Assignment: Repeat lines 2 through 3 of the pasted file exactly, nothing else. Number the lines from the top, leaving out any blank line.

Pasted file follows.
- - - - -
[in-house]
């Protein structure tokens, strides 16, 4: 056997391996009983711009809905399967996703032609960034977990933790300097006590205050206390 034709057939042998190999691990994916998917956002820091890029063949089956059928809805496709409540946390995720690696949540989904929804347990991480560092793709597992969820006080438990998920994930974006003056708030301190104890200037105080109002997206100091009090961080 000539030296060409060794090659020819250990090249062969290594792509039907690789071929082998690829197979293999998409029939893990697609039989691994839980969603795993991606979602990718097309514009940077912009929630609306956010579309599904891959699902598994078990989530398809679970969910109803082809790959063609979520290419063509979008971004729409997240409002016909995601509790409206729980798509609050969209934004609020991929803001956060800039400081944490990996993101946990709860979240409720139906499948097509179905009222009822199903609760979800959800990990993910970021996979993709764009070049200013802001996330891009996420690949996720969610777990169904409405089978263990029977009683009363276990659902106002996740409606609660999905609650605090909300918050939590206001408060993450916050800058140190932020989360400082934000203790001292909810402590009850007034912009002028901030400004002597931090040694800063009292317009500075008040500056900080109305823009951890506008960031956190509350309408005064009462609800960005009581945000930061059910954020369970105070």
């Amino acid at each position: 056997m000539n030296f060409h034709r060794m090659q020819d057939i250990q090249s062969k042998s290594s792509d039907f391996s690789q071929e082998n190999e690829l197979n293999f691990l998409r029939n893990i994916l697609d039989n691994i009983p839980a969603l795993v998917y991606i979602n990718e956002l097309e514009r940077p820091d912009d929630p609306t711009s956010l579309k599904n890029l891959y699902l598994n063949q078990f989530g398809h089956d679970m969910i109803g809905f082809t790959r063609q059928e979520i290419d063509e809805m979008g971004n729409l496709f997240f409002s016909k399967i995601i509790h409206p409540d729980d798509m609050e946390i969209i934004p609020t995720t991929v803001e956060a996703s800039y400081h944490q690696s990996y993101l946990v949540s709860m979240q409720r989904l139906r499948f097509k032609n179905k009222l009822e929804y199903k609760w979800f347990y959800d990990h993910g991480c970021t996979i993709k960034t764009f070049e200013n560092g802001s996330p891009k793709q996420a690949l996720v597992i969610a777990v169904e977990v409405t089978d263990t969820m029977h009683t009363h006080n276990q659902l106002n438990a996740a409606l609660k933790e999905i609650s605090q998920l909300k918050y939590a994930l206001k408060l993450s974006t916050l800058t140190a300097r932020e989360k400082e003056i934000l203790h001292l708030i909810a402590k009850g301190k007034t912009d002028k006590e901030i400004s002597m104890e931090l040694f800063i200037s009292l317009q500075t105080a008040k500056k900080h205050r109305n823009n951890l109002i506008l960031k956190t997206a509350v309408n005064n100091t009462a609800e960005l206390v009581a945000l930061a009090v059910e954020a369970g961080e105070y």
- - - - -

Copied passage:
């Protein structure tokens, strides 16, 4: 056997391996009983711009809905399967996703032609960034977990933790300097006590205050206390 034709057939042998190999691990994916998917956002820091890029063949089956059928809805496709409540946390995720690696949540989904929804347990991480560092793709597992969820006080438990998920994930974006003056708030301190104890200037105080109002997206100091009090961080 000539030296060409060794090659020819250990090249062969290594792509039907690789071929082998690829197979293999998409029939893990697609039989691994839980969603795993991606979602990718097309514009940077912009929630609306956010579309599904891959699902598994078990989530398809679970969910109803082809790959063609979520290419063509979008971004729409997240409002016909995601509790409206729980798509609050969209934004609020991929803001956060800039400081944490990996993101946990709860979240409720139906499948097509179905009222009822199903609760979800959800990990993910970021996979993709764009070049200013802001996330891009996420690949996720969610777990169904409405089978263990029977009683009363276990659902106002996740409606609660999905609650605090909300918050939590206001408060993450916050800058140190932020989360400082934000203790001292909810402590009850007034912009002028901030400004002597931090040694800063009292317009500075008040500056900080109305823009951890506008960031956190509350309408005064009462609800960005009581945000930061059910954020369970105070």
């Amino acid at each position: 056997m000539n030296f060409h034709r060794m090659q020819d057939i250990q090249s062969k042998s290594s792509d039907f391996s690789q071929e082998n190999e690829l197979n293999f691990l998409r029939n893990i994916l697609d039989n691994i009983p839980a969603l795993v998917y991606i979602n990718e956002l097309e514009r940077p820091d912009d929630p609306t711009s956010l579309k599904n890029l891959y699902l598994n063949q078990f989530g398809h089956d679970m969910i109803g809905f082809t790959r063609q059928e979520i290419d063509e809805m979008g971004n729409l496709f997240f409002s016909k399967i995601i509790h409206p409540d729980d798509m609050e946390i969209i934004p609020t995720t991929v803001e956060a996703s800039y400081h944490q690696s990996y993101l946990v949540s709860m979240q409720r989904l139906r499948f097509k032609n179905k009222l009822e929804y199903k609760w979800f347990y959800d990990h993910g991480c970021t996979i993709k960034t764009f070049e200013n560092g802001s996330p891009k793709q996420a690949l996720v597992i969610a777990v169904e977990v409405t089978d263990t969820m029977h009683t009363h006080n276990q659902l106002n438990a996740a409606l609660k933790e999905i609650s605090q998920l909300k918050y939590a994930l206001k408060l993450s974006t916050l800058t140190a300097r932020e989360k400082e003056i934000l203790h001292l708030i909810a402590k009850g301190k007034t912009d002028k006590e901030i400004s002597m104890e931090l040694f800063i200037s009292l317009q500075t105080a008040k500056k900080h205050r109305n823009n951890l109002i506008l960031k956190t997206a509350v309408n005064n100091t009462a609800e960005l206390v009581a945000l930061a009090v059910e954020a369970g961080e105070y």